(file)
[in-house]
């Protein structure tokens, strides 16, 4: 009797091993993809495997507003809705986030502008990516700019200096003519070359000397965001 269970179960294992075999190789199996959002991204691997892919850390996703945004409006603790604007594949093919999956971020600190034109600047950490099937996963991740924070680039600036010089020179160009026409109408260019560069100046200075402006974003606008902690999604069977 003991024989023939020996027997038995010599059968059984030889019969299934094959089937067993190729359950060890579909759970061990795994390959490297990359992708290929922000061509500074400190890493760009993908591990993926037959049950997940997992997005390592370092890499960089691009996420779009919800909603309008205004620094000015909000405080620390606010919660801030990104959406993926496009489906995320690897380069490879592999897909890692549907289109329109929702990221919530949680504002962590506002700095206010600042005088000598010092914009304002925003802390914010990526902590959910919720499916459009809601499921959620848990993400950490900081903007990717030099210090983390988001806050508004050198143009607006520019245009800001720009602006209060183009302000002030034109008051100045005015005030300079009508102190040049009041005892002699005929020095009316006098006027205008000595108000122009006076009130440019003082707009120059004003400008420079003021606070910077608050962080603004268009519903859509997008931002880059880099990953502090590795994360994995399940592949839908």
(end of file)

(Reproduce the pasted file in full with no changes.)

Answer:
[in-house]
């Protein structure tokens, strides 16, 4: 009797091993993809495997507003809705986030502008990516700019200096003519070359000397965001 269970179960294992075999190789199996959002991204691997892919850390996703945004409006603790604007594949093919999956971020600190034109600047950490099937996963991740924070680039600036010089020179160009026409109408260019560069100046200075402006974003606008902690999604069977 003991024989023939020996027997038995010599059968059984030889019969299934094959089937067993190729359950060890579909759970061990795994390959490297990359992708290929922000061509500074400190890493760009993908591990993926037959049950997940997992997005390592370092890499960089691009996420779009919800909603309008205004620094000015909000405080620390606010919660801030990104959406993926496009489906995320690897380069490879592999897909890692549907289109329109929702990221919530949680504002962590506002700095206010600042005088000598010092914009304002925003802390914010990526902590959910919720499916459009809601499921959620848990993400950490900081903007990717030099210090983390988001806050508004050198143009607006520019245009800001720009602006209060183009302000002030034109008051100045005015005030300079009508102190040049009041005892002699005929020095009316006098006027205008000595108000122009006076009130440019003082707009120059004003400008420079003021606070910077608050962080603004268009519903859509997008931002880059880099990953502090590795994360994995399940592949839908």